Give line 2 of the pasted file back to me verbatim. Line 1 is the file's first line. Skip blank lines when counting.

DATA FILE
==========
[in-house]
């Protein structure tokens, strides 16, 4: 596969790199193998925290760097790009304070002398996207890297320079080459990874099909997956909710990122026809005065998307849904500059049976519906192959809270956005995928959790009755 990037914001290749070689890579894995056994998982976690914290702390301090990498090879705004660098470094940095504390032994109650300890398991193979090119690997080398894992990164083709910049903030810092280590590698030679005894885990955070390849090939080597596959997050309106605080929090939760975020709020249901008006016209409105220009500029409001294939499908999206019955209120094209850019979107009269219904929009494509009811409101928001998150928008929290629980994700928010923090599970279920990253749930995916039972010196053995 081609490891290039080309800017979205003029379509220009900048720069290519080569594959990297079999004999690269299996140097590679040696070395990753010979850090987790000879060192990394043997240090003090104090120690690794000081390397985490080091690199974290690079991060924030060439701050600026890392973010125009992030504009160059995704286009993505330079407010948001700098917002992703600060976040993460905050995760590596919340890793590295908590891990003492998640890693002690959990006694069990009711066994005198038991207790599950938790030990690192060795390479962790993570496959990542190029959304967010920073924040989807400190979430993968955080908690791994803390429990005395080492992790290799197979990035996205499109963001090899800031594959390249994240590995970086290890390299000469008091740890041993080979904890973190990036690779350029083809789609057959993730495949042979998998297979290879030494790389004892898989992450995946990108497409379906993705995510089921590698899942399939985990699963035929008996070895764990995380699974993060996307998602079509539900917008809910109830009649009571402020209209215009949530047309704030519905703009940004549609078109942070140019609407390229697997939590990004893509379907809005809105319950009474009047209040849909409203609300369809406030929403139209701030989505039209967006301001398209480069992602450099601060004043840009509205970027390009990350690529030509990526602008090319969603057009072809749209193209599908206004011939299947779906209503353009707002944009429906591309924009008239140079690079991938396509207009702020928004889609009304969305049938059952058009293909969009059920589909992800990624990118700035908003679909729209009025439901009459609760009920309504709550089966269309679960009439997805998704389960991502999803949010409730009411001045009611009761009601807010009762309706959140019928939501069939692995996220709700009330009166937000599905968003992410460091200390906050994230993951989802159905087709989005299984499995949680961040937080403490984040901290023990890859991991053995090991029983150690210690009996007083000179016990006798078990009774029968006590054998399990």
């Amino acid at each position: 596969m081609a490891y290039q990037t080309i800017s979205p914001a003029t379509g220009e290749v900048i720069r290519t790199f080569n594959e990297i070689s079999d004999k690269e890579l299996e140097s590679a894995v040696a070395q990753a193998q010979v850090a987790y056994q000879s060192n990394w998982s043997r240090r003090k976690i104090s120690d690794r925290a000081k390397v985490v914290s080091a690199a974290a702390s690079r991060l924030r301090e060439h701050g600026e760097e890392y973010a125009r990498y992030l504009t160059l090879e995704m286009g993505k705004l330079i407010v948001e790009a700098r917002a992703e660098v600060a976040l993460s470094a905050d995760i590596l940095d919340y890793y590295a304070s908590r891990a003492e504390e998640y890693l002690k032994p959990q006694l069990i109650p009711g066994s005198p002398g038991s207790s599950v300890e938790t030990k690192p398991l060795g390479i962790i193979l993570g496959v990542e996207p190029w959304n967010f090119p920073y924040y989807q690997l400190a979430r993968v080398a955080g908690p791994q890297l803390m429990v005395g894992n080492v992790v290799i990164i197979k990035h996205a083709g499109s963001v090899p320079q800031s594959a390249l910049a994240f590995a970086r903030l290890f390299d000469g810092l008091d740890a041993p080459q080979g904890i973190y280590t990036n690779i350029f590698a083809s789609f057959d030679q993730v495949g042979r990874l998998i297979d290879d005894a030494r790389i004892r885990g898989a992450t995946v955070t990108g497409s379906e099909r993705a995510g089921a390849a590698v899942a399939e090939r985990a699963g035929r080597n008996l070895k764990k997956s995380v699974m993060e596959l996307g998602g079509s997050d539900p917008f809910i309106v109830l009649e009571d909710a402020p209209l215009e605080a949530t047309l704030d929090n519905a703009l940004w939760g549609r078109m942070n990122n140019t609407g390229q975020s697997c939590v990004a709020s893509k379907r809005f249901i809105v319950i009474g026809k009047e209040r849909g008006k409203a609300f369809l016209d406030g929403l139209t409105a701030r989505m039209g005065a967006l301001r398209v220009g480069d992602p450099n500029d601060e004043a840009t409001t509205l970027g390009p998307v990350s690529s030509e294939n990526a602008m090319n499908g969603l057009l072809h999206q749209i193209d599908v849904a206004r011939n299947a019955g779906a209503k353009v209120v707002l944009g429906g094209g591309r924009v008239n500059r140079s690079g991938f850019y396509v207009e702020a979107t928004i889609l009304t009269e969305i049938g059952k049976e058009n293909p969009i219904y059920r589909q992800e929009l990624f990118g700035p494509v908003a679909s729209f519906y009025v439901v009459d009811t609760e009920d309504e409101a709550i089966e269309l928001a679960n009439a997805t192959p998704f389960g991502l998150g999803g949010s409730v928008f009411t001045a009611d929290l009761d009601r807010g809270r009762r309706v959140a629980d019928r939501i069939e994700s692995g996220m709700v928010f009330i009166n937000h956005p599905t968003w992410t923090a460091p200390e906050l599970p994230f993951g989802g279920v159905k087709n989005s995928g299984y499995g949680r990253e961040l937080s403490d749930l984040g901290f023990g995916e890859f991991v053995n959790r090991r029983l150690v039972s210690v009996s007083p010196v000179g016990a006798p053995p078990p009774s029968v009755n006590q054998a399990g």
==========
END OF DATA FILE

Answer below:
């Protein structure tokens, strides 16, 4: 596969790199193998925290760097790009304070002398996207890297320079080459990874099909997956909710990122026809005065998307849904500059049976519906192959809270956005995928959790009755 990037914001290749070689890579894995056994998982976690914290702390301090990498090879705004660098470094940095504390032994109650300890398991193979090119690997080398894992990164083709910049903030810092280590590698030679005894885990955070390849090939080597596959997050309106605080929090939760975020709020249901008006016209409105220009500029409001294939499908999206019955209120094209850019979107009269219904929009494509009811409101928001998150928008929290629980994700928010923090599970279920990253749930995916039972010196053995 081609490891290039080309800017979205003029379509220009900048720069290519080569594959990297079999004999690269299996140097590679040696070395990753010979850090987790000879060192990394043997240090003090104090120690690794000081390397985490080091690199974290690079991060924030060439701050600026890392973010125009992030504009160059995704286009993505330079407010948001700098917002992703600060976040993460905050995760590596919340890793590295908590891990003492998640890693002690959990006694069990009711066994005198038991207790599950938790030990690192060795390479962790993570496959990542190029959304967010920073924040989807400190979430993968955080908690791994803390429990005395080492992790290799197979990035996205499109963001090899800031594959390249994240590995970086290890390299000469008091740890041993080979904890973190990036690779350029083809789609057959993730495949042979998998297979290879030494790389004892898989992450995946990108497409379906993705995510089921590698899942399939985990699963035929008996070895764990995380699974993060996307998602079509539900917008809910109830009649009571402020209209215009949530047309704030519905703009940004549609078109942070140019609407390229697997939590990004893509379907809005809105319950009474009047209040849909409203609300369809406030929403139209701030989505039209967006301001398209480069992602450099601060004043840009509205970027390009990350690529030509990526602008090319969603057009072809749209193209599908206004011939299947779906209503353009707002944009429906591309924009008239140079690079991938396509207009702020928004889609009304969305049938059952058009293909969009059920589909992800990624990118700035908003679909729209009025439901009459609760009920309504709550089966269309679960009439997805998704389960991502999803949010409730009411001045009611009761009601807010009762309706959140019928939501069939692995996220709700009330009166937000599905968003992410460091200390906050994230993951989802159905087709989005299984499995949680961040937080403490984040901290023990890859991991053995090991029983150690210690009996007083000179016990006798078990009774029968006590054998399990």